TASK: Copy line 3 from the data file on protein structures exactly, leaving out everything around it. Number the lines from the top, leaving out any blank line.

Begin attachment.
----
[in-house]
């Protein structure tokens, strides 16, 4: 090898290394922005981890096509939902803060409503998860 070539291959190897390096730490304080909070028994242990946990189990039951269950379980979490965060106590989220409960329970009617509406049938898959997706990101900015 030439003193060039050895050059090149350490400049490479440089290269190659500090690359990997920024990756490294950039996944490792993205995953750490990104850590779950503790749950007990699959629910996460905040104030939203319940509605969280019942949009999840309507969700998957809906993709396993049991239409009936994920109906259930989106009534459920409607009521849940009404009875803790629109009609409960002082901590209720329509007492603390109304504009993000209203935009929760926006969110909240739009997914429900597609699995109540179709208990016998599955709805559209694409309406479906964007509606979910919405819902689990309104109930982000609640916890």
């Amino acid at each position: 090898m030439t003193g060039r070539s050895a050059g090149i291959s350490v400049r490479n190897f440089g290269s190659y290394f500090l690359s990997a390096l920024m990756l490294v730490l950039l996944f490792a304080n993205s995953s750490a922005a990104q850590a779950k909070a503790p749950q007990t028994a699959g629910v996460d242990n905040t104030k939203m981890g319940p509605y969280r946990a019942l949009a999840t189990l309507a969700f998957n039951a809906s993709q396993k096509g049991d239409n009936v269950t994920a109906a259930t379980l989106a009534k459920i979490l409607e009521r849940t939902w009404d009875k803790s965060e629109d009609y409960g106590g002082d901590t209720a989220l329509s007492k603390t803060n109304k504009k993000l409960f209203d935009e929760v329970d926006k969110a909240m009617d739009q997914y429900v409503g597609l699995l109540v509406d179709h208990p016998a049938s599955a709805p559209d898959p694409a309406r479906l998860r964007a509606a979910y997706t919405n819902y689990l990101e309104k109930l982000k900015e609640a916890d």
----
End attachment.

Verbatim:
């Amino acid at each position: 090898m030439t003193g060039r070539s050895a050059g090149i291959s350490v400049r490479n190897f440089g290269s190659y290394f500090l690359s990997a390096l920024m990756l490294v730490l950039l996944f490792a304080n993205s995953s750490a922005a990104q850590a779950k909070a503790p749950q007990t028994a699959g629910v996460d242990n905040t104030k939203m981890g319940p509605y969280r946990a019942l949009a999840t189990l309507a969700f998957n039951a809906s993709q396993k096509g049991d239409n009936v269950t994920a109906a259930t379980l989106a009534k459920i979490l409607e009521r849940t939902w009404d009875k803790s965060e629109d009609y409960g106590g002082d901590t209720a989220l329509s007492k603390t803060n109304k504009k993000l409960f209203d935009e929760v329970d926006k969110a909240m009617d739009q997914y429900v409503g597609l699995l109540v509406d179709h208990p016998a049938s599955a709805p559209d898959p694409a309406r479906l998860r964007a509606a979910y997706t919405n819902y689990l990101e309104k109930l982000k900015e609640a916890d």